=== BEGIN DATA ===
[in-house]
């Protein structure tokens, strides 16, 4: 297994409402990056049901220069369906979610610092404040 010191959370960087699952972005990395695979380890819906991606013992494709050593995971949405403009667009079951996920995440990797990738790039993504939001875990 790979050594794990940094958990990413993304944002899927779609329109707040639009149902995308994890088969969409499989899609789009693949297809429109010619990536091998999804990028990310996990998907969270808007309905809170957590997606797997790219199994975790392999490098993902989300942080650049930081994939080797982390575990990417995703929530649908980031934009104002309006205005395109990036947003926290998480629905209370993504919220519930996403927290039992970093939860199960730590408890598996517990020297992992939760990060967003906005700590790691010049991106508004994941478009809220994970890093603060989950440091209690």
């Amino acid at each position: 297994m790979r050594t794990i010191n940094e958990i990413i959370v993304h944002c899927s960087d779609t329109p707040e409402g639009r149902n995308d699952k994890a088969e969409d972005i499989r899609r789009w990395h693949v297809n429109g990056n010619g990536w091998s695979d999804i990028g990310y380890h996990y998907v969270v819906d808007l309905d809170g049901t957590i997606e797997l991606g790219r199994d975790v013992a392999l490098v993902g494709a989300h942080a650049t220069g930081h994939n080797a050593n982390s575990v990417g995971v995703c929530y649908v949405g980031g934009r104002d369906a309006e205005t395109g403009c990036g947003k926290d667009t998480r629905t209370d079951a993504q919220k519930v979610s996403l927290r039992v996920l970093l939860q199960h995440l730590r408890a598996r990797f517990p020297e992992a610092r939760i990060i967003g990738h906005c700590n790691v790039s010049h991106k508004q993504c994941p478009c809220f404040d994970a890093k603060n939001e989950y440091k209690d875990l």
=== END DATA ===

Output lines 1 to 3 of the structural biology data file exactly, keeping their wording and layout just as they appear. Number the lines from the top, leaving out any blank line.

[in-house]
């Protein structure tokens, strides 16, 4: 297994409402990056049901220069369906979610610092404040 010191959370960087699952972005990395695979380890819906991606013992494709050593995971949405403009667009079951996920995440990797990738790039993504939001875990 790979050594794990940094958990990413993304944002899927779609329109707040639009149902995308994890088969969409499989899609789009693949297809429109010619990536091998999804990028990310996990998907969270808007309905809170957590997606797997790219199994975790392999490098993902989300942080650049930081994939080797982390575990990417995703929530649908980031934009104002309006205005395109990036947003926290998480629905209370993504919220519930996403927290039992970093939860199960730590408890598996517990020297992992939760990060967003906005700590790691010049991106508004994941478009809220994970890093603060989950440091209690």
């Amino acid at each position: 297994m790979r050594t794990i010191n940094e958990i990413i959370v993304h944002c899927s960087d779609t329109p707040e409402g639009r149902n995308d699952k994890a088969e969409d972005i499989r899609r789009w990395h693949v297809n429109g990056n010619g990536w091998s695979d999804i990028g990310y380890h996990y998907v969270v819906d808007l309905d809170g049901t957590i997606e797997l991606g790219r199994d975790v013992a392999l490098v993902g494709a989300h942080a650049t220069g930081h994939n080797a050593n982390s575990v990417g995971v995703c929530y649908v949405g980031g934009r104002d369906a309006e205005t395109g403009c990036g947003k926290d667009t998480r629905t209370d079951a993504q919220k519930v979610s996403l927290r039992v996920l970093l939860q199960h995440l730590r408890a598996r990797f517990p020297e992992a610092r939760i990060i967003g990738h906005c700590n790691v790039s010049h991106k508004q993504c994941p478009c809220f404040d994970a890093k603060n939001e989950y440091k209690d875990l």